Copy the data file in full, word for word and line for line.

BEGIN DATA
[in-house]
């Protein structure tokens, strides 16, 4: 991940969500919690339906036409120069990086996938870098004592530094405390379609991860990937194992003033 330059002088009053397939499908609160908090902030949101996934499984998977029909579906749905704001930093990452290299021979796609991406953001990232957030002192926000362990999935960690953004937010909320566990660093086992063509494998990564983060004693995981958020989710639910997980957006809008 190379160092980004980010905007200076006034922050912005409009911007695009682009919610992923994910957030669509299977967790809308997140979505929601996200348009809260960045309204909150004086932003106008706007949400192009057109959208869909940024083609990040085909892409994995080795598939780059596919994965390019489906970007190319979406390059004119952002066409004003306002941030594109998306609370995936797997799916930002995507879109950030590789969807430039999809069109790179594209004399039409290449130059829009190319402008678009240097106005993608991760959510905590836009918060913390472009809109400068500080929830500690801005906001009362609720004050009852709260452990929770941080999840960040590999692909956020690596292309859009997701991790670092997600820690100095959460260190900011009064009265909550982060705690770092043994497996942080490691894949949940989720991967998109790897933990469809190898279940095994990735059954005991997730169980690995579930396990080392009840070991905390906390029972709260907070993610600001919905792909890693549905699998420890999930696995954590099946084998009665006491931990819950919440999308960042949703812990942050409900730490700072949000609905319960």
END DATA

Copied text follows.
[in-house]
């Protein structure tokens, strides 16, 4: 991940969500919690339906036409120069990086996938870098004592530094405390379609991860990937194992003033 330059002088009053397939499908609160908090902030949101996934499984998977029909579906749905704001930093990452290299021979796609991406953001990232957030002192926000362990999935960690953004937010909320566990660093086992063509494998990564983060004693995981958020989710639910997980957006809008 190379160092980004980010905007200076006034922050912005409009911007695009682009919610992923994910957030669509299977967790809308997140979505929601996200348009809260960045309204909150004086932003106008706007949400192009057109959208869909940024083609990040085909892409994995080795598939780059596919994965390019489906970007190319979406390059004119952002066409004003306002941030594109998306609370995936797997799916930002995507879109950030590789969807430039999809069109790179594209004399039409290449130059829009190319402008678009240097106005993608991760959510905590836009918060913390472009809109400068500080929830500690801005906001009362609720004050009852709260452990929770941080999840960040590999692909956020690596292309859009997701991790670092997600820690100095959460260190900011009064009265909550982060705690770092043994497996942080490691894949949940989720991967998109790897933990469809190898279940095994990735059954005991997730169980690995579930396990080392009840070991905390906390029972709260907070993610600001919905792909890693549905699998420890999930696995954590099946084998009665006491931990819950919440999308960042949703812990942050409900730490700072949000609905319960």